Elsevier announced the winners of the 2010 Semantic Web Challenge. The Elsevier sponsored Challenge occurred at the International Semantic Web Conference held in Shanghai, China from 7-11 November, 2010. A jury consisting of seven leading experts from both academia and industry awarded the four best applications with cash prizes exceeding 3000 Euro in total.

Over the last eight years, the Challenge has attracted more than 140 entries. All submissions are evaluated rigorously by a jury composed of leading scientists and experts from industry in a 3 round knockout competition consisting of a poster session, oral presentations and live demonstrations.

Organized this year by Christian Bizer from the Freie Universität Berlin, Germany, and Diana Maynard from the University of Sheffield, UK, the Semantic Web Challenge consists of two categories: “Open Track” and “Billion Triples Track.”

The Open Track requires that the applications can be used by ordinary people or scientists and must make use of the meaning of information on the web. The Billion Triples track requires applications to scale up to deal with huge amounts of information which has been gathered from the open web.

The winners of the 2010 Open Track challenge were the team from Stanford University comprising of Clement Jonquet, Paea LePendu, Sean M. Falconer, Adrien Coulet, Natalya F. Noy, Mark A. Musen, and Nigam H. Shah for “NCBO Resource Index: Ontology-Based Search and Mining of Biomedical Resources”. Their entry provides very clear benefits to the biomedical community, bringing together knowledge from many different entities on the web with a large corpus of scientific literature though the clever application of semantic web technologies and principles.

The second prize in the open track was awarded to the team from Rensselaer Polytechnic Institute comprising of Dominic DiFranzo, Li Ding, John S. Erickson, Xian Li, Tim Lebo, James Michaelis, Alvaro Graves, Gregory Todd Williams, Jin Guang Zheng, Johanna Flores, Zhenning Shangguan, Gino Gervasio, Deborah L. McGuinness and Jim Hendler, for the development of “TWC LOGD: A Portal for Linking Open Government Data” – a massive semantic effort in opening up and linking all the public US government data, and providing the ecosystem and education for re-use.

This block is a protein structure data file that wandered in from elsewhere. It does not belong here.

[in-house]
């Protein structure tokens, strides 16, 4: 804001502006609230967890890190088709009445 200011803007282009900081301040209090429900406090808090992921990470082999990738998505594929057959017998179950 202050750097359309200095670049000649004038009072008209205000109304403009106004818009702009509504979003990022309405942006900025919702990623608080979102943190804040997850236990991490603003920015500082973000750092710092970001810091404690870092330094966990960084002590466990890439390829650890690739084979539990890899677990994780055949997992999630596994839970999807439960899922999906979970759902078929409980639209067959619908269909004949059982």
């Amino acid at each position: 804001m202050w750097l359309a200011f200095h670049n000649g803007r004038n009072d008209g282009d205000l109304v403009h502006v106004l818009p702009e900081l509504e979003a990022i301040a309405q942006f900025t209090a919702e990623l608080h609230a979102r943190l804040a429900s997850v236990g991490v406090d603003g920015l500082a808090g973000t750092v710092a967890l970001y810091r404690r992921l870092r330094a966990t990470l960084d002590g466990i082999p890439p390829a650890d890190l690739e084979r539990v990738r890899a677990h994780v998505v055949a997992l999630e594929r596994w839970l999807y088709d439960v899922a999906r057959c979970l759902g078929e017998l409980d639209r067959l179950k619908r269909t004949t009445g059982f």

The third prize in the 2010 Open Track was won by a combined team from the Karlsruhe Institute of Technology, Oxford University and the University of Southern California comprising of Denny Vrandecic, Varun Ratnakar, Markus Krötzsch, and Yolanda Gil for their entry “Shortipedia” – a Web-based knowledge repository and collaborative curating system, pulling together a growing number of sources in order to provide a comprehensive, multilingual and diversived view on entities of interest – a Wikipedia on steroids.

The Billion Triples Track was won by “Creating voiD Descriptions for Web-scale Data” by Christoph Böhm, Johannes Lorey, Dandy Fenz, Eyk Kny, Matthias Pohl, Felix Naumann from Potsdam Univesity, Germany. This entry uses state of the art parallelisation techniques, and some serious cloud computing power, to dissect the enormous Billion Triples dataset into topic-specific views.

Further Information

Further information about the Semantic Web Challenge 2010, the runners-up, all submissions and the evaluation committee is found on the Former Challenges page as well as in the Elsevier Press release about the Semantic Web Challenge 2010.